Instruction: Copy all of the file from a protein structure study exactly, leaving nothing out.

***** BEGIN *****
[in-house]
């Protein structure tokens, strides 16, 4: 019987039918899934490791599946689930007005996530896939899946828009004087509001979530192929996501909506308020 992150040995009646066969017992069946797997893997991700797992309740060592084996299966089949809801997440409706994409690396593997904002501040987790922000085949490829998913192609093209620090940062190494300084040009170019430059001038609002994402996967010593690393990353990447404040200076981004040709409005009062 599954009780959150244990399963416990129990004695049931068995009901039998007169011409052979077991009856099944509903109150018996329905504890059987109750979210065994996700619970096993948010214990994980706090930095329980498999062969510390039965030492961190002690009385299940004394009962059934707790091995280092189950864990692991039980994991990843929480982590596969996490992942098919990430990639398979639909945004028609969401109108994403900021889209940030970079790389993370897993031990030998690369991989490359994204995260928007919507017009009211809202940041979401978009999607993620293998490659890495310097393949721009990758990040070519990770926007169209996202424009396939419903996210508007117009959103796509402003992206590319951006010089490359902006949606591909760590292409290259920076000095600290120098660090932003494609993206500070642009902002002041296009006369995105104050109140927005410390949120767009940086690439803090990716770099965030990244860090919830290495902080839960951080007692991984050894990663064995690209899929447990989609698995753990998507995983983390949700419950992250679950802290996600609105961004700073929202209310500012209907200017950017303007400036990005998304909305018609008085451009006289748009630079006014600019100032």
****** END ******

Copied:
[in-house]
């Protein structure tokens, strides 16, 4: 019987039918899934490791599946689930007005996530896939899946828009004087509001979530192929996501909506308020 992150040995009646066969017992069946797997893997991700797992309740060592084996299966089949809801997440409706994409690396593997904002501040987790922000085949490829998913192609093209620090940062190494300084040009170019430059001038609002994402996967010593690393990353990447404040200076981004040709409005009062 599954009780959150244990399963416990129990004695049931068995009901039998007169011409052979077991009856099944509903109150018996329905504890059987109750979210065994996700619970096993948010214990994980706090930095329980498999062969510390039965030492961190002690009385299940004394009962059934707790091995280092189950864990692991039980994991990843929480982590596969996490992942098919990430990639398979639909945004028609969401109108994403900021889209940030970079790389993370897993031990030998690369991989490359994204995260928007919507017009009211809202940041979401978009999607993620293998490659890495310097393949721009990758990040070519990770926007169209996202424009396939419903996210508007117009959103796509402003992206590319951006010089490359902006949606591909760590292409290259920076000095600290120098660090932003494609993206500070642009902002002041296009006369995105104050109140927005410390949120767009940086690439803090990716770099965030990244860090919830290495902080839960951080007692991984050894990663064995690209899929447990989609698995753990998507995983983390949700419950992250679950802290996600609105961004700073929202209310500012209907200017950017303007400036990005998304909305018609008085451009006289748009630079006014600019100032």